A crucial aspect in safety-critical environments is the design process. For nuclear control rooms, validations are a compulsory part of the process. All operator procedures, new display systems and hardwired panel designs must be validated in physical simulators before they are brought into use. This is to ensure that the control room works as intended.

Before VR simulators, validations were typically done very late in the project, and a design change meant time- consuming changes in the physical simulator on site. This was costly and ineffective, and in the worst cases could lead to project delays of up to 12 months. With the help of VR, pre-validations and evaluations can be done several months ahead of time.

“After the pre-ISV in VR, we were confident that we had all the biggest errors fixed. And we did. It saved us thousands of working hours, and monetary-wise probably hundreds of thousands of euros,” Bergroth says.

The realism of the VR simulator also meant Fortum eSite was able to add elements to the training not previously possible. “We can add natural phenomena like fire, smoke, flood or earthquakes that are impossible to accomplish in a physical simulator or environment,” Bergroth said. “It is possible to get the stress factors to a more realistic level, so that we can learn more about how well our human machine interfaces are working. Also, the operators are more prepared if something like that happens in real life.”

The new VR-1 includes eye tracking, which can help Bergroth and his team to analyse operator performance and get information about how well the user interfaces work.

During training, the staff cannot always tell which procedures the operator trainees are using, as they do not have visibility of which page or sentence the trainee is following in the manual.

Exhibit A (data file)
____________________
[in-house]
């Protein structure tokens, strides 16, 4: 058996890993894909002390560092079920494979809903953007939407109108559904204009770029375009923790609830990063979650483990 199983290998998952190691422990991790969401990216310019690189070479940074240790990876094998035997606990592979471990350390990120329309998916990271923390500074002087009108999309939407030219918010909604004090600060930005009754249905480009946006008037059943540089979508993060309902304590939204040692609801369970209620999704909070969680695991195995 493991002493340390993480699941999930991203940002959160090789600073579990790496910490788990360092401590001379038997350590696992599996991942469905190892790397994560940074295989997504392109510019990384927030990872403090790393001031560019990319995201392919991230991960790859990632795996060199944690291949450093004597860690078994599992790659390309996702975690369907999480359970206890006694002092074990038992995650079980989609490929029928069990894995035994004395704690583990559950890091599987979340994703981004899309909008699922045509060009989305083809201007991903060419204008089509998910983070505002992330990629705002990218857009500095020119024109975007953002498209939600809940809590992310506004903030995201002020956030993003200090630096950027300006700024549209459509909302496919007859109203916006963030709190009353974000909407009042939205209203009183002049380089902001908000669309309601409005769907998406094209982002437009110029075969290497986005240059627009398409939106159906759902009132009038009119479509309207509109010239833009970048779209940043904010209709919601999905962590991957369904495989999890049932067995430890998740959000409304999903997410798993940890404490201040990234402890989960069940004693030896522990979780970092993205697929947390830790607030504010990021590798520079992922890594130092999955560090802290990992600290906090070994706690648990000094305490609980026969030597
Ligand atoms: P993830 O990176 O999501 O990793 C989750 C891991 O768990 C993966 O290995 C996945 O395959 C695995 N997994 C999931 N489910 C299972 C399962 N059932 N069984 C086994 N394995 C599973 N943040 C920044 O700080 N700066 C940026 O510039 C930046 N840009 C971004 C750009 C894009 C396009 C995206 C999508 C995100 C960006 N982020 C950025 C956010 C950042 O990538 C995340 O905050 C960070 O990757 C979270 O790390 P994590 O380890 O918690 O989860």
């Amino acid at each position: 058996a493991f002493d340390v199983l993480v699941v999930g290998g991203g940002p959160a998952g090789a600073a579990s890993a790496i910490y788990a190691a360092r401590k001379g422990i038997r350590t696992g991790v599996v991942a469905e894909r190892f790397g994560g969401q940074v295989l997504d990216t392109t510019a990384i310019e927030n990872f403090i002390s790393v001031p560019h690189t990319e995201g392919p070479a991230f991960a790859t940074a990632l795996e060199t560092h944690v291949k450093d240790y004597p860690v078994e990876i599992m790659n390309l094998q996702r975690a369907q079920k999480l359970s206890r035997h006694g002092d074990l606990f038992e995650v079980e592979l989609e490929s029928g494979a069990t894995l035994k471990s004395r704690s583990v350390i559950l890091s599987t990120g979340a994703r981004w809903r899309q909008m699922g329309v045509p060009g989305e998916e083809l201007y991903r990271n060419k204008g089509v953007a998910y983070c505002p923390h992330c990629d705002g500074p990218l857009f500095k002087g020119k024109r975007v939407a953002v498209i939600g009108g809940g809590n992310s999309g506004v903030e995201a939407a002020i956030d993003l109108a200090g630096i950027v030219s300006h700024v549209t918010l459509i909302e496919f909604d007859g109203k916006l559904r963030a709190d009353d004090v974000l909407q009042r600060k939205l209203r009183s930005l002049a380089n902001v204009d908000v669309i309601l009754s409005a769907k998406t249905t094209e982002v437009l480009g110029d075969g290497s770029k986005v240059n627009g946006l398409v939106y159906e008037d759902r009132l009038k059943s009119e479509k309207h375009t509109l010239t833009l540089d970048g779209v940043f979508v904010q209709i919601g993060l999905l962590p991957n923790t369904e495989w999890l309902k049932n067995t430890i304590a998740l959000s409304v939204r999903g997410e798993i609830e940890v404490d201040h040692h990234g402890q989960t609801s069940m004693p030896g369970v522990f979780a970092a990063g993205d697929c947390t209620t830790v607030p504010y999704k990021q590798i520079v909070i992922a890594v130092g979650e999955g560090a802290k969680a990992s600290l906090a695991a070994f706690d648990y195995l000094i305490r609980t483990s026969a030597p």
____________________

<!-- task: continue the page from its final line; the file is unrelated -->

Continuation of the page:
The integrated eye tracking functionality in VR-1 gives new insight into operator behaviour. Trainers can follow trainees’ eye movements accurately and give them automatic assignments. For instance, if the procedure says that the trainee needs to check a value from the hardwired panels, with the help of real-time gaze data, a trigger assigned in the VR environment can notify trainers if the trainee does not complete the action quickly enough after reading the instructions, or at all.

Fortum is now planning a project. The next phase could see heartbeat sensors added to give even greater insight into how the human machine interfaces support the operator, and how the operators feel and act in stressful situations.

Bergroth sees immense potential in transforming the way nuclear power plant operators are trained globally. But in the near future, he also expects to see VR taken into use in many other safety-critical and process industries, as full-scale, full-scope VR simulators are cheaper than physical simulators. “With VR-1, the end users in nuclear operations and many other industries are more likely to see and accept the possibilities of VR and what it brings to their industry. That is game-changing,” says Bergroth.

Main image: Loviisa nuclear plant in Finland has built a dedicated virtual reality training room (Photo: Jani Ylinen, Varjo)

Loviisa nuclear plant (Photo: Fortum)